Phil Starr
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It seems you have a lot of what you are aiming for so this post is probably too late.

When you double the number of speakers you get 3dB extra sensitivity, so if you use a 4x12 thats 6dB and your 96dB drivers are in a cab that is now 102 dB. Why not run into a cab with a single speaker. If you used a single JBL you'd retain the tone you like but at 3dB lower output. Using a single speaker will also improve the radiating pattern of the cab so you will hear yourself better and the audience will hear a better balance. It is win win.

Actually you are in a great position. If you are spending potentially $40 each on a 4x12 then you could spend $160 on a single boutique speaker and get a real quality unit that sounds great knowing it will be loud enough for your needs.
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Old 11-25-2012, 11:56 AM   #27
jeffo46
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I think Eminences would be a much better bet. I recently installed a 10" Rajun Cajun in my Fender Frontman 25R combo and the difference in both sound and volume is amazing. The amp now, can play at high volumes without breaking up and the clarity especially on the mids and treble, is astonishing. The Gain now sounds like something that you can use for Blues and Classic Rock without that muddiness. The difference in volume is also quite noticeable as well.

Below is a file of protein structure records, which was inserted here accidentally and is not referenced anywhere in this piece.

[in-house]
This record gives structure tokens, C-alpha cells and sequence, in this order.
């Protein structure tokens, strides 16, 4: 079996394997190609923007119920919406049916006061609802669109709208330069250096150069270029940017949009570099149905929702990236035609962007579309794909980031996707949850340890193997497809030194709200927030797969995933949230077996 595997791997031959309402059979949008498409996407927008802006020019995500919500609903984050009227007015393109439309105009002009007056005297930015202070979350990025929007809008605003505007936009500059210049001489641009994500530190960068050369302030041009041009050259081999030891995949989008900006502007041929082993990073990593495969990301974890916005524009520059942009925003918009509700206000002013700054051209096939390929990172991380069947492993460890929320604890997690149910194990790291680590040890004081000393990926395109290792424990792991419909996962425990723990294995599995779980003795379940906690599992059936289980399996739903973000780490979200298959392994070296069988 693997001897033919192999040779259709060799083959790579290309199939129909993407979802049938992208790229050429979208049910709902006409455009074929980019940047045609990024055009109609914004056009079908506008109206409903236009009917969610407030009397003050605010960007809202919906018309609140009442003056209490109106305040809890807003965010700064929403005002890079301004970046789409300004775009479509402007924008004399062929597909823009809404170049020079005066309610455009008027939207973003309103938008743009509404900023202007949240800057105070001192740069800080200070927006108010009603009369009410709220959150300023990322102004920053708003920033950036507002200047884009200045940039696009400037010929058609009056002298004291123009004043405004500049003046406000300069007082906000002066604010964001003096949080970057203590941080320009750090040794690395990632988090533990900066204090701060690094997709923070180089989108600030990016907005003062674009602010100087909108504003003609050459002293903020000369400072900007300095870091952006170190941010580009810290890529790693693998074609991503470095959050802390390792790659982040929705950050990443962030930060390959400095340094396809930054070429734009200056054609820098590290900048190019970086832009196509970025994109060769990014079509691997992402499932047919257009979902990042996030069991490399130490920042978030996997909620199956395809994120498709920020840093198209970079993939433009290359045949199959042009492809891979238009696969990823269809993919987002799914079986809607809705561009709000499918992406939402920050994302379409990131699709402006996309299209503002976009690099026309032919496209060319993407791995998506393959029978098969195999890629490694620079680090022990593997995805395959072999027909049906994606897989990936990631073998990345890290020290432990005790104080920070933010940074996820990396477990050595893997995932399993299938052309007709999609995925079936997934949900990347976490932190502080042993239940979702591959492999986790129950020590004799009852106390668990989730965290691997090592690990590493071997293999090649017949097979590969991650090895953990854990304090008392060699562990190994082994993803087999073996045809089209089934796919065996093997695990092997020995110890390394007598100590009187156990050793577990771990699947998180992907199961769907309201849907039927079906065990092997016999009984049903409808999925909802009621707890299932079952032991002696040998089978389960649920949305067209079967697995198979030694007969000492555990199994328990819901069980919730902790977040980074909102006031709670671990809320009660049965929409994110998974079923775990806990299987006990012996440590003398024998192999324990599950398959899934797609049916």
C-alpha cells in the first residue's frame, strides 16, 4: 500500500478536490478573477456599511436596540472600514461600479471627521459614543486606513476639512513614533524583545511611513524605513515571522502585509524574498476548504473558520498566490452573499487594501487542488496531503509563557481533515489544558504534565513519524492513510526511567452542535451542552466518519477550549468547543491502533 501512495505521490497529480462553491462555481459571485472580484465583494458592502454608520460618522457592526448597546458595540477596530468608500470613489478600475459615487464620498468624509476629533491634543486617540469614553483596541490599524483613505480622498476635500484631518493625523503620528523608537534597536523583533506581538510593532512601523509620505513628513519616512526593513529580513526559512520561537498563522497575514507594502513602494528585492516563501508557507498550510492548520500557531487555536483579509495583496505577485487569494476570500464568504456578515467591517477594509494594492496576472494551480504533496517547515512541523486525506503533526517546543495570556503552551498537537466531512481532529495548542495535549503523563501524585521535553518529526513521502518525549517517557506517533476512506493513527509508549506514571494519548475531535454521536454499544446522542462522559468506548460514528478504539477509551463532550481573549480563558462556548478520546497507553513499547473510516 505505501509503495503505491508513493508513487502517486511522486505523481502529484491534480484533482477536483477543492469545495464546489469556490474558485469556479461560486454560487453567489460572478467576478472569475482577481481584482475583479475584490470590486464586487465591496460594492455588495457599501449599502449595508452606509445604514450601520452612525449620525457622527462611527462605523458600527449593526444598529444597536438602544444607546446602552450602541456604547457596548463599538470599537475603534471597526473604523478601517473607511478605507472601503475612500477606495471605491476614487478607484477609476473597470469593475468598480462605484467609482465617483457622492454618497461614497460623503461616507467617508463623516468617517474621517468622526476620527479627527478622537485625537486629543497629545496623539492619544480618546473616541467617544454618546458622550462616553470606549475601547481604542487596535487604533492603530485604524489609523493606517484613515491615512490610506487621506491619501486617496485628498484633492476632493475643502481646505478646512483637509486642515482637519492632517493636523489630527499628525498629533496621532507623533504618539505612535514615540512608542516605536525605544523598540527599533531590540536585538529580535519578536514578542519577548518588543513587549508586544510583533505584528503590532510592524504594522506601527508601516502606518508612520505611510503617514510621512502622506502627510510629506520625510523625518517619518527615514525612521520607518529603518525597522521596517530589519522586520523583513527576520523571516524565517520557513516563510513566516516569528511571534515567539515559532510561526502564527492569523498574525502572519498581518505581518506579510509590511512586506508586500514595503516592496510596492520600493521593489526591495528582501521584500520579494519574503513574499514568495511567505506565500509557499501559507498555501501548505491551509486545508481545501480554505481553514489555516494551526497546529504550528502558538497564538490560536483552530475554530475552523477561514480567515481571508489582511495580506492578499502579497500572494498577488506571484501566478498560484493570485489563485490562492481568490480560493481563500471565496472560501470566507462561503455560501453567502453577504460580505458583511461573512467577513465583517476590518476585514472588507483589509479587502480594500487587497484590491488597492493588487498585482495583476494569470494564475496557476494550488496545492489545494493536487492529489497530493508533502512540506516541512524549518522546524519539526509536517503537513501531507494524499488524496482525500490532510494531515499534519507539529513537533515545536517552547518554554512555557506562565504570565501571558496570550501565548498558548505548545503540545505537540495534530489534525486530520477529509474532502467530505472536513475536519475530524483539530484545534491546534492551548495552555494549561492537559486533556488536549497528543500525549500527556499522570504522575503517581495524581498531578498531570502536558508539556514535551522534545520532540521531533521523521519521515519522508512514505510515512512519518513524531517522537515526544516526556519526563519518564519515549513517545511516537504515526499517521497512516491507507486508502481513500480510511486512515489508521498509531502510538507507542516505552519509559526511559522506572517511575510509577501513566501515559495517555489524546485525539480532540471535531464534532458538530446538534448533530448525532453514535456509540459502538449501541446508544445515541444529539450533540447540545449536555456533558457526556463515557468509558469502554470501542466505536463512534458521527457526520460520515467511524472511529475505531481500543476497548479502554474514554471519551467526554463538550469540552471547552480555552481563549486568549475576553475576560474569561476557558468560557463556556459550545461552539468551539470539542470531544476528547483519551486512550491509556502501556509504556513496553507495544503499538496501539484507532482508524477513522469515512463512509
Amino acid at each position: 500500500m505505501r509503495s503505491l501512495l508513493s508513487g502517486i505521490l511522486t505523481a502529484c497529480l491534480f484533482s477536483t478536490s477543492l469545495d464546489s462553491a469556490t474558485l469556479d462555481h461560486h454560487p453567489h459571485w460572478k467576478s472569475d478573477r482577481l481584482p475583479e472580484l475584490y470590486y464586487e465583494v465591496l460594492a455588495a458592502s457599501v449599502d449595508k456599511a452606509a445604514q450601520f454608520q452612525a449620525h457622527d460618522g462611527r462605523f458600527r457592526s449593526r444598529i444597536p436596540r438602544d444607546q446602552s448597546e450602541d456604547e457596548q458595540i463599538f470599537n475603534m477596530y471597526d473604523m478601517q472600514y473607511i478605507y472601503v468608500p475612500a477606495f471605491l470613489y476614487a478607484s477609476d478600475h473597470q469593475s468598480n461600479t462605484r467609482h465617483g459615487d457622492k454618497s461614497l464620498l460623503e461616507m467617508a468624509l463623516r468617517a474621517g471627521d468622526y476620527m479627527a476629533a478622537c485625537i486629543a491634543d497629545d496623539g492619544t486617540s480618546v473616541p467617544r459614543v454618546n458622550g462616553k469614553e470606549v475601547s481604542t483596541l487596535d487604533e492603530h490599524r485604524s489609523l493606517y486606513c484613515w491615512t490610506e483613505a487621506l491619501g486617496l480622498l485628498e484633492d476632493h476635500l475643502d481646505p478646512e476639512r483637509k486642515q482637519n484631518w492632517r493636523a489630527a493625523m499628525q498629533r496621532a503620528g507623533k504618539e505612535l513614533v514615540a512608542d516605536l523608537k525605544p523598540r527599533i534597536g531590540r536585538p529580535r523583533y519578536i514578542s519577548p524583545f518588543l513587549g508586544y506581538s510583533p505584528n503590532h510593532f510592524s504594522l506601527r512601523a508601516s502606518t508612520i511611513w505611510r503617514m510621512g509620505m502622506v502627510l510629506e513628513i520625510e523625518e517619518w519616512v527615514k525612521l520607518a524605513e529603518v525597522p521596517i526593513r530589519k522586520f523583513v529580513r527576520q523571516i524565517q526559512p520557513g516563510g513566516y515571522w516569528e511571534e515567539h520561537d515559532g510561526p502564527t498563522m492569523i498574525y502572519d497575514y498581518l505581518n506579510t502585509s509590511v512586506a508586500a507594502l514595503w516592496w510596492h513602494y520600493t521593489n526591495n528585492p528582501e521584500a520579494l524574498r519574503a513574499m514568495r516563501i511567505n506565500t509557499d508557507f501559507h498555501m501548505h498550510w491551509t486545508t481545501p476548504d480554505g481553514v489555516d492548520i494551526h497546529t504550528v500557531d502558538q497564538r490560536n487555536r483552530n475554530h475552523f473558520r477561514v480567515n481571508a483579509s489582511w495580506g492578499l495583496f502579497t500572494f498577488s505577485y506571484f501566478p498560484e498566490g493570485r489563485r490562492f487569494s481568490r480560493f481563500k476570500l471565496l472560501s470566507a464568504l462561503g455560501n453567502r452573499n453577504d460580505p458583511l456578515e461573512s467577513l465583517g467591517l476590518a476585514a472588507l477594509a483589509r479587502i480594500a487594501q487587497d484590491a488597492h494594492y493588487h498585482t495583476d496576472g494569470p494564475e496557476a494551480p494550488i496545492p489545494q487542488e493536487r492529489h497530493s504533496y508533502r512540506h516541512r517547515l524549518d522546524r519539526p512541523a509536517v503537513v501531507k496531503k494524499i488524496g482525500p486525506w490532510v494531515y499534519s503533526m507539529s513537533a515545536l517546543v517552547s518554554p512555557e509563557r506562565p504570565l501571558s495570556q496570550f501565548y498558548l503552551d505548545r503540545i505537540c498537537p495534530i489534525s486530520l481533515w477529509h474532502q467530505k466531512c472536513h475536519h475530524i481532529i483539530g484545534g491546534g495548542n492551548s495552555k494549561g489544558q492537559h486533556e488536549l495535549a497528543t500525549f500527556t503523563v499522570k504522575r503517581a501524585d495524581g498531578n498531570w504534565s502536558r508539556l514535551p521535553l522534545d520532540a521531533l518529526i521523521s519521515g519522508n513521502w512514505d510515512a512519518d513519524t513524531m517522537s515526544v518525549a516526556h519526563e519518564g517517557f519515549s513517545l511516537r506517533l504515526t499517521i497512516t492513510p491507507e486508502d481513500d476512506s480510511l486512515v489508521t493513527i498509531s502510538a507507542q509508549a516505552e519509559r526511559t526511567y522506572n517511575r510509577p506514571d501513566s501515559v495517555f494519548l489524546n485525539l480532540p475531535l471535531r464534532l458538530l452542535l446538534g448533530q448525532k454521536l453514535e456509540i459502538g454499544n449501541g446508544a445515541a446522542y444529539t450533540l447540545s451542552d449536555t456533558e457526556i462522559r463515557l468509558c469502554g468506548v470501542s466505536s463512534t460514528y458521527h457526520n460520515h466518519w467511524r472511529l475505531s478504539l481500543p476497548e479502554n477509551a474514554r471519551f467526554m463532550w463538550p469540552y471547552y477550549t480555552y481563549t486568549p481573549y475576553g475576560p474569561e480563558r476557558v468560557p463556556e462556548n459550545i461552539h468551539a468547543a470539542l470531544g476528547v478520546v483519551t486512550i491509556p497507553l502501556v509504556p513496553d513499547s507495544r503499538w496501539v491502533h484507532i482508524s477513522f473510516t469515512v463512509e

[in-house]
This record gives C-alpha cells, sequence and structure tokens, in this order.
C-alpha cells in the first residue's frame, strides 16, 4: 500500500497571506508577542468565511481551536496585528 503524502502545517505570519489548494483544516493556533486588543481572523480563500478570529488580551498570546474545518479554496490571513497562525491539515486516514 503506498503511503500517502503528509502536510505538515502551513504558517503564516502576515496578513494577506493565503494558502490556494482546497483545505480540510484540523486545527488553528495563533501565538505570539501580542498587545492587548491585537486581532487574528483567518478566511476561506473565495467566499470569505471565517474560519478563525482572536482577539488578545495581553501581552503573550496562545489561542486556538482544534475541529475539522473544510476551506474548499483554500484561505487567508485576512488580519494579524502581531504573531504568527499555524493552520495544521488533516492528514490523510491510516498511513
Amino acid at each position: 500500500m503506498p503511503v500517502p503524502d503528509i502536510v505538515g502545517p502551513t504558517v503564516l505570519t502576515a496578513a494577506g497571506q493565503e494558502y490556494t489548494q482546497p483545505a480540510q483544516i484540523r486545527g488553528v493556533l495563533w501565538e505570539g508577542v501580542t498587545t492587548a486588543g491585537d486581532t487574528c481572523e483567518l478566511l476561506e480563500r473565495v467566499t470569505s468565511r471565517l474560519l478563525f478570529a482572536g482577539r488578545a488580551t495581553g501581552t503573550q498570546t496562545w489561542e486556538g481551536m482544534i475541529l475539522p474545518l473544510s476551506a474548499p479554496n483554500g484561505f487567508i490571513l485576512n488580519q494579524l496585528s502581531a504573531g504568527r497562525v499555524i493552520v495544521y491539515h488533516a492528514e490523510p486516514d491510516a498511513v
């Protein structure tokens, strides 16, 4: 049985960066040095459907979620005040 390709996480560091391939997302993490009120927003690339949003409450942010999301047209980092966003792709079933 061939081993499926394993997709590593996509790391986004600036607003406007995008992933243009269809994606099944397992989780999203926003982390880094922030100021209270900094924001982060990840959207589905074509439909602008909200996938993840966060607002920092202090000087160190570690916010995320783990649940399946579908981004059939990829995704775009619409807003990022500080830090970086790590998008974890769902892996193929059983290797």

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Old 11-25-2012, 12:24 PM   #28
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Quote:
When you double the number of speakers you get 3dB extra sensitivity


Crap! Is this really true? I never heard/knew this.
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Old 11-25-2012, 12:26 PM   #29
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Originally Posted by woad_yurt
Crap! Is this really true? I never heard/knew this.

yes it is true.
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Old 11-25-2012, 12:55 PM   #30
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Wow. I can get even more with only one speaker....

Still, I started out at w/ 2 at 102 db sensitivity and now have 2 at 96-97 so there's a big difference. If I had one really inefficient, say, 100 watt 8 ohm 12, I may be able to drop the tube preamp from the mix & use only the amp.
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Old 11-26-2012, 12:34 PM   #31
Phil Starr
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The pre amp won't make the ultimate volume any greater, it will increase your gain and give you a greater range of tones.